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Using These Tools, I Taught Myself How to Sew (and Hem and Alter) Most Anything

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I’ve always loved fashion, but brands I could afford were in no way sustainable, and the sustainable brands I liked, I could in no way afford. So, after flirting with the idea as a teenager, I got seriously into altering my own clothes around two and a half years ago at uni.

I’d followed sewing vloggers on YouTube since my early tweenhood, endlessly bookmarking the thrift-flip tutorials of WithWendy, Amy Serrano, and Nava Rose to get round to later. And as I knew nobody with sewing experience, when I decided to get stuck into sewing, I relied on these vloggers to teach me the basics — from WithWendy teaching me how to thread my sewing machine, to Nava Rose demystifying the world of zippers and eyelets, to Amy Serrano — my sewing muse — demonstrating how to transform a pyjama top into a Chanel suit. But this autodidactic method of learning, in scattered dribs and drabs, sometimes left gaps in my knowledge. This meant that often I’d get halfway through a project only to find I was missing some essential piece of equipment. Even during lockdown — when I already considered myself a pretty adept seamstress — there’d still be such instances where I’d have to stop, order, and wait (and wait, and wait, thanks to the pandemic). To save you the same heartache, I’ve compiled a list of all of the items that you absolutely need in your sewing kit to get started. Read on for everything you need to stitch a button, take up a pair of trousers, or even sew a skirt from a pattern.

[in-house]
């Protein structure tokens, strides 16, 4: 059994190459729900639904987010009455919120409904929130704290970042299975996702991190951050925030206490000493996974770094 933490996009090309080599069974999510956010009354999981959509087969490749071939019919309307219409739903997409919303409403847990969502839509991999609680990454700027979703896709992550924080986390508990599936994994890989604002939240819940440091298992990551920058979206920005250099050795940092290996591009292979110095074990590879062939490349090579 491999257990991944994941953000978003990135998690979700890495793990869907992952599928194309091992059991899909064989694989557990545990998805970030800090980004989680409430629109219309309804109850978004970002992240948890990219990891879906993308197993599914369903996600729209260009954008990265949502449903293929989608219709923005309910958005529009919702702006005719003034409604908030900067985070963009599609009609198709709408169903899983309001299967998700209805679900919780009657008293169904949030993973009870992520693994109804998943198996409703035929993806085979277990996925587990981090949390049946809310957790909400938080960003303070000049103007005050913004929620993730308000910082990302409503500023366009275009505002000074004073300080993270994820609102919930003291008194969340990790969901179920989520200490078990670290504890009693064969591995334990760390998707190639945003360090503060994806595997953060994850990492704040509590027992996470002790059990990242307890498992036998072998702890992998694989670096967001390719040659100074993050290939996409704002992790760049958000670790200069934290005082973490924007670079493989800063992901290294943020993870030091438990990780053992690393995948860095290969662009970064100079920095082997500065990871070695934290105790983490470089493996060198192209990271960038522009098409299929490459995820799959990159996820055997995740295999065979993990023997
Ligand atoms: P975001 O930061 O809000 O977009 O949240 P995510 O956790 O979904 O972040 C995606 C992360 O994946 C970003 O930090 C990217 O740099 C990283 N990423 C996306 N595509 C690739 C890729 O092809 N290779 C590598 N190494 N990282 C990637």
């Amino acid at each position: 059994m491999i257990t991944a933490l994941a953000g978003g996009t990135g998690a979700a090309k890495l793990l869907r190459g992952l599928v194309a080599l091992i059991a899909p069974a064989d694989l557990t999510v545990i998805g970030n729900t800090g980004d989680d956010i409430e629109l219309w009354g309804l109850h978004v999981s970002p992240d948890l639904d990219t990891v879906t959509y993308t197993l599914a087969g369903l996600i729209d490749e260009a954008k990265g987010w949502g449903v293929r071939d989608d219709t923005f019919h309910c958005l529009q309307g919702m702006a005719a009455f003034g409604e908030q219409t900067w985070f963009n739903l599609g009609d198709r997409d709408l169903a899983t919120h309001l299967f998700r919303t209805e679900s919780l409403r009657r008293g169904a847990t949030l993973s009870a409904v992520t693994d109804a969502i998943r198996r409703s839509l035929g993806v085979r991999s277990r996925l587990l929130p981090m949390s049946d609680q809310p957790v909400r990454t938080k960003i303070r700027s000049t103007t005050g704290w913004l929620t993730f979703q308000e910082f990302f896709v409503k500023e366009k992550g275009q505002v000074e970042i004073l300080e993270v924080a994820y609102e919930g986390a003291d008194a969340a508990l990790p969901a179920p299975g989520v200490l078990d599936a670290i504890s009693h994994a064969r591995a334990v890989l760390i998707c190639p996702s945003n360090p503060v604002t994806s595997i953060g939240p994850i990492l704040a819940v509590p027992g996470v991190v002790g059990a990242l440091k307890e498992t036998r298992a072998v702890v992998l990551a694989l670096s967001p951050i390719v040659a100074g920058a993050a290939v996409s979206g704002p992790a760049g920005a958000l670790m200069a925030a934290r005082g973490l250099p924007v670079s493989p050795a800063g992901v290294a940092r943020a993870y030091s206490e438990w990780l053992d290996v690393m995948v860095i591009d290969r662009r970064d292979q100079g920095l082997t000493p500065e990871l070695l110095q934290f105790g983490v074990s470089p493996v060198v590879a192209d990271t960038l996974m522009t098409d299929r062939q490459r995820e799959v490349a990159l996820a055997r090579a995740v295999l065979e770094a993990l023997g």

As a sewing machine is the biggest expense I was going to encounter, I spent about a month researching the best one to invest in. After compiling a pros and cons list that Rory Gilmore would approve of, I settled on this £80 model from Brother. It comes with 14 built-in stitches, two needle positions, and a four-step buttonhole (absolutely everything a hobby sewer needs). The dual-needle option is handy when it comes to sewing stretchy materials such as spandex, and a four-step buttonhole means that the machine will automatically stitch the hole for you (you just have to help it along by turning the fabric four times). The 14 built-in stitches cover everything I’ve needed over two years of consistent usage; you change it via a handy dial that has guiding illustrations of what each stitch looks like. It also comes equipped with extras (spare needles, extra bobbins, a foot specifically for sewing zippers) which saves the hassle of having to source them all yourself. I think that this machine is an absolute bargain at £80; similar models from other brands will easily set you back well over £100.